‘Critical sister cities note, that for a city of the United States, New Orleans is not enterprising enough, that she has not competition enough in her, that she is un‑American, in fact, too Creole. This is a criticism that can be classed in two ways; either among her qualities or her defects. It is palpably certain that she is careless in regard to opportunities for financial profit, and that she is an indifferent contestant with other cities for trade development and population extension. Schemes do not come to her in search of millionaire patrons; millionaires are not fond of coming to her in search of schemes; noble suitors, even, do not come to her for heiresses. It is extremely doubtful if she will ever be rich, as riches are counted in the New World, this transplanted Parisian city. So many efforts have been expended to make her rich! In vain! She does not respond to the process. It seems to bore her. She is too impatient, indiscreet, too frank with her tongue, too free with her hand, and — this is confidential talk in New Orleans — the American millionaire is an impossible type to her. She certainly has been admonished enough by political economists: “Any one,” say they, “who can forgo a certain amount of pleasure can become rich.” She retorts (retorts are quicker with her than reasons): “And any one who can forgo a certain amount of riches can have pleasure.”
‘ . . . does she not appear what she is essentially, a city of blood and distinction, “grande dame,” and, when occasions demand, grande dame en grande tenue? And, outranked hopelessly as she is now in wealth and population, is there a city in the Union that can take precedence of her as graciously, and as gracefully, as she can yield it?’
It is precisely New Orleans’s disdain for money-grubbing, and her embrace of her Old World French and Spanish elegance and grace, that define her. Furthermore, at the center of New Orleans’s history, as in other cities of Christendom, lies a religious establishment – the convent of the Ursuline nuns. Quoting Grace King once again:
‘It is with feelings of the tenderest veneration and pride that the Louisianans tell of the Ursuline sisters. They are the spiritual mothers of the real mothers of Louisiana. It is with intent that their advent in the colony has been chronicled in this way, just after and in connection with those rude pioneer efforts to establish homes and domestic life in a new and still barbarous country; it seems proper that the mission of nature should serve as introduction to the mission of grace. To say that the convent of our good Ursulines of New Orleans is the oldest establishment in the United States for the education of young ladies, that it made the first systematic attempt to teach Indian and negro girls, that it was founded in 1727 under the auspices of Louis XV, and that the brevet from that monarch is still to be seen among the archives of the convent, — to say this seems to express so little; it is only the necessary, that skeleton, a historical fact.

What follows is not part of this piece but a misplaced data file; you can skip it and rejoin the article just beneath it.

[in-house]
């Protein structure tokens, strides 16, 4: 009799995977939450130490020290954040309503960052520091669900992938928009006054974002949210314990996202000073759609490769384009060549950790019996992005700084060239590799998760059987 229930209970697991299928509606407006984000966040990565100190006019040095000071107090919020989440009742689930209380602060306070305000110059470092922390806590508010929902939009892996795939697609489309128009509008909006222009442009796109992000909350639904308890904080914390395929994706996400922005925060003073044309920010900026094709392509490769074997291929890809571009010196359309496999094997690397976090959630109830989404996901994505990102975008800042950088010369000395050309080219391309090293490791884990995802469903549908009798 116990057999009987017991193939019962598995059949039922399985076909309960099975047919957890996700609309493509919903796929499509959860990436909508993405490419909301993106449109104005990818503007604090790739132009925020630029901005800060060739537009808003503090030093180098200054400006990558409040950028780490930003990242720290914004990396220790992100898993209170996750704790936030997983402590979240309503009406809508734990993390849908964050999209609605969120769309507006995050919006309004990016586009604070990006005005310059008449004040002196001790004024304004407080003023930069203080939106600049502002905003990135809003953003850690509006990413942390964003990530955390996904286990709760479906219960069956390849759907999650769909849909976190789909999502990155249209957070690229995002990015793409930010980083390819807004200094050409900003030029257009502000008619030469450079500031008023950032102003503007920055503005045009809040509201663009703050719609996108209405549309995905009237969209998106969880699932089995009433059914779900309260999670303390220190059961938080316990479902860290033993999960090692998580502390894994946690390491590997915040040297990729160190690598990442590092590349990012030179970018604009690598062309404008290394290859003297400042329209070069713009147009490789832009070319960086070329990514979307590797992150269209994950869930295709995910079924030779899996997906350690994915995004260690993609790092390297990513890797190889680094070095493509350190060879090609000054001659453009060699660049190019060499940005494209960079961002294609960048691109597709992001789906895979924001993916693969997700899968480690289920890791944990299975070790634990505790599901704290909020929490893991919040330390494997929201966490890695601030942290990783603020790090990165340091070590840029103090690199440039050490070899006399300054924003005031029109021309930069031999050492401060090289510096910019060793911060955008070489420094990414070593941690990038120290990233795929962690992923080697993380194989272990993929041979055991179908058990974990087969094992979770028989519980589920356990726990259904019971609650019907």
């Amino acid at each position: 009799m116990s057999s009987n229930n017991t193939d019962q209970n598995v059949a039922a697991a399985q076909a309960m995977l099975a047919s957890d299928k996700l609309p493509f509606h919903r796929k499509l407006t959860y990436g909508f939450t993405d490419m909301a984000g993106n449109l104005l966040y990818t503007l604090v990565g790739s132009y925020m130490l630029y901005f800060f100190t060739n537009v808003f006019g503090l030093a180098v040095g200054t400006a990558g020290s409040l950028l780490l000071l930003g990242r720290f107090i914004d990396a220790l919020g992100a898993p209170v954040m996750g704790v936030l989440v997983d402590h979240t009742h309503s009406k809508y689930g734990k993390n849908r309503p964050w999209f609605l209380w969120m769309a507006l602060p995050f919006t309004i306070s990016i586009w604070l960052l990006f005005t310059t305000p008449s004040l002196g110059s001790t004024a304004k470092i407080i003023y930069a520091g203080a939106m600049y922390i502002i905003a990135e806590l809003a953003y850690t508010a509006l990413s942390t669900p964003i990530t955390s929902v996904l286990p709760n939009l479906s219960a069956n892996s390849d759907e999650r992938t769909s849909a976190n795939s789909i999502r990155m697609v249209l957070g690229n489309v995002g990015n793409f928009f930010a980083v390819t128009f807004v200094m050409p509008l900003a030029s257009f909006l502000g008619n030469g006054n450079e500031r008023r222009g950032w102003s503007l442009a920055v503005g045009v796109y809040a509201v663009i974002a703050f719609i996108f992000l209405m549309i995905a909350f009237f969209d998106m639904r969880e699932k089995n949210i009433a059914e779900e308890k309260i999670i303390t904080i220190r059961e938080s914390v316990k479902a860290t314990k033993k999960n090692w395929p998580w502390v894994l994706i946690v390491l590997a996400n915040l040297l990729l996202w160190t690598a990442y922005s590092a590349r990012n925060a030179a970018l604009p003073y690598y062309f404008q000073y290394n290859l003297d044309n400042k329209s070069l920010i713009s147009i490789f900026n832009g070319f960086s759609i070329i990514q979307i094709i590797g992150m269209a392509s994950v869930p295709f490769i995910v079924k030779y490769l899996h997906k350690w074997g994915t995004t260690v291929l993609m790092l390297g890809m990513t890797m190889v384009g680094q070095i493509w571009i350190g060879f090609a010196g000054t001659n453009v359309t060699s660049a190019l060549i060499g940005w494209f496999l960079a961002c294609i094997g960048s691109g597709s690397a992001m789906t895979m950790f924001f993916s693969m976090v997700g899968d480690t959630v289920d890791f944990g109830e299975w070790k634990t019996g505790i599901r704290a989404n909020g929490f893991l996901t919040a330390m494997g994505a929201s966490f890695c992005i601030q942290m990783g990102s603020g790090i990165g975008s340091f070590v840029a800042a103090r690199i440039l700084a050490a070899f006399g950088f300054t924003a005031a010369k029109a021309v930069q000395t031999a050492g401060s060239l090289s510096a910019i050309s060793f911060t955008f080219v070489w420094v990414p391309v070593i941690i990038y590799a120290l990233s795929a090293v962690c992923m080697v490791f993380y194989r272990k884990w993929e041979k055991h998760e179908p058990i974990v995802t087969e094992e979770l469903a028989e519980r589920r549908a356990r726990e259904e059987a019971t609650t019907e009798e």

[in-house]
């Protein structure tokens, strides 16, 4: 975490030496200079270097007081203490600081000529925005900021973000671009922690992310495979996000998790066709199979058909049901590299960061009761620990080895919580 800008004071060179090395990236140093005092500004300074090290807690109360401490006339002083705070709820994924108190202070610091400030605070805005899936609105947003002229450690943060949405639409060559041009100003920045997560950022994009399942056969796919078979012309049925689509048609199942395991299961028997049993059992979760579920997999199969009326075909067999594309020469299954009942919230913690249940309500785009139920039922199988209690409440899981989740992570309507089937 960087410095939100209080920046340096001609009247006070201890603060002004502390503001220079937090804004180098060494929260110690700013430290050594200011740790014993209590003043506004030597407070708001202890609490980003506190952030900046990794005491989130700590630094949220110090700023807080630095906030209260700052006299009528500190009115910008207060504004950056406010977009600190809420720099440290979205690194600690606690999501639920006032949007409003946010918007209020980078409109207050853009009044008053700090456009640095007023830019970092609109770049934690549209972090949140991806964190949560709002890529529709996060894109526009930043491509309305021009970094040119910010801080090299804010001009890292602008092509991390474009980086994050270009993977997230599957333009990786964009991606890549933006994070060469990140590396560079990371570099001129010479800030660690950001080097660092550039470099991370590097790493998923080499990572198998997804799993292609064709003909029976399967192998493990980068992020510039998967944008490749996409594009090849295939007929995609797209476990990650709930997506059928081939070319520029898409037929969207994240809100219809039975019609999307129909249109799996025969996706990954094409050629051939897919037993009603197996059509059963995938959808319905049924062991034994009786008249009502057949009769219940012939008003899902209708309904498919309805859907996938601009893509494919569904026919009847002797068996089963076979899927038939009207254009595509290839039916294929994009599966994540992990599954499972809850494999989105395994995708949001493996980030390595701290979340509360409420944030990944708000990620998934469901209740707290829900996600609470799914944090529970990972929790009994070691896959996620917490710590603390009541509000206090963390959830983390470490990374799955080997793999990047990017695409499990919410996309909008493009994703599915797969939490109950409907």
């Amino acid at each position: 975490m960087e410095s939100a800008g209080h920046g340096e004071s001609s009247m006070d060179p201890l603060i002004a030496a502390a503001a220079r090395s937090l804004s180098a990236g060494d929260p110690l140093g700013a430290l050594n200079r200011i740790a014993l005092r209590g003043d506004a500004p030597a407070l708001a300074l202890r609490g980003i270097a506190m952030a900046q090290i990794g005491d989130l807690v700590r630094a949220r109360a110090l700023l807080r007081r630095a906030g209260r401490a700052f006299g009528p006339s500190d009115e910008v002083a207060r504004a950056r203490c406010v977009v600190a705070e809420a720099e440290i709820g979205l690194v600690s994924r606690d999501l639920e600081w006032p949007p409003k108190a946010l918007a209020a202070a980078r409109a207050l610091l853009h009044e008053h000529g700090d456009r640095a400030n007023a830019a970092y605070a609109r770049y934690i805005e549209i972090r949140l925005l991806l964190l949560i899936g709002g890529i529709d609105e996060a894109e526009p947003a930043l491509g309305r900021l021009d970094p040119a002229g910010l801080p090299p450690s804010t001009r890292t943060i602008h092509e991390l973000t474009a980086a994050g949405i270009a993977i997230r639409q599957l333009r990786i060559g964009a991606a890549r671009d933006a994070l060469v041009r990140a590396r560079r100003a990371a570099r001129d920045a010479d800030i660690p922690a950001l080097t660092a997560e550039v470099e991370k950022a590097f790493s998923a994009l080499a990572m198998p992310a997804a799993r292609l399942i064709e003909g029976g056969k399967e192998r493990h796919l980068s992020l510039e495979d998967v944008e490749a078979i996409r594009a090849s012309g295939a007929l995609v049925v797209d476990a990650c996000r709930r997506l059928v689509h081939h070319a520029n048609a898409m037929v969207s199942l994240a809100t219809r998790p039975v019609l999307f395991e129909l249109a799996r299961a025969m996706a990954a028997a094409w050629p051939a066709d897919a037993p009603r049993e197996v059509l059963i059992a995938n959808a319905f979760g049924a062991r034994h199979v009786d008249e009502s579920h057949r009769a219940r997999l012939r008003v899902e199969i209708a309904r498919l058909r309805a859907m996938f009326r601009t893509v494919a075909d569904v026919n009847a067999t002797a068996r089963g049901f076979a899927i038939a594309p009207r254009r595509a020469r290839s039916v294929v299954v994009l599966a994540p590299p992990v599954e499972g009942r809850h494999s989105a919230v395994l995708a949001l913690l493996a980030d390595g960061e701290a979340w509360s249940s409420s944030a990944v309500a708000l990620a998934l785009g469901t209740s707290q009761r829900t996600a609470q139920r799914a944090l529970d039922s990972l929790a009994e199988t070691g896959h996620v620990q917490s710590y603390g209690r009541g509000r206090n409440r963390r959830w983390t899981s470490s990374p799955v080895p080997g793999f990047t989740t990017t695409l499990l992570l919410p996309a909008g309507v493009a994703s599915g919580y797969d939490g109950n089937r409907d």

‘ . . . For ninety years the gentle sisters here pursued their devotional works among the women most the colony, sowing the seeds of education and religion, until, generation after generation passing through their hands, — daughters, grand-daughters, great-grand‑daughters, rich and poor, brides for governors and officers, noble and base, bourgeoise and military, — they have become a hereditary force in the colony and state; and in truth it is not an exaggeration to say that there is no Louisiana woman living to‑day who, directly or indirectly, is not beholden, for some virtue, charm, or accomplishment, to that devoted band who struggled across the ocean in the “Gironde.”’
It is telling that Miss King devoted an entire chapter to this monastery in her book about New Orleans, and a second to another, the Convent of the Holy Family.
What all this shows is that Aristotle was right when he proclaimed that contemplation is the highest good mankind can attain in this life (not the noisy commotion of political debate or the buying and selling at the market). Our resurrected Lord Jesus Christ affirmed this when he chided Martha for worrying about her chores and praised Mary for sitting at His feet in stillness and wonder and love (St. Luke’s Gospel 10:38-42). This culminates in the practice of hesychia (stillness) by the Orthodox monks and nuns.
If we want New Orleans and the rest of the cities in the US to be well again, we must tend primarily to the soul. It is beneficial to have healthy political and economic environments as well, but if the soul is sick, if the Christian churches and monasteries are abandoned, those other two will never have an ordered existence except under the iron rod of a dictator.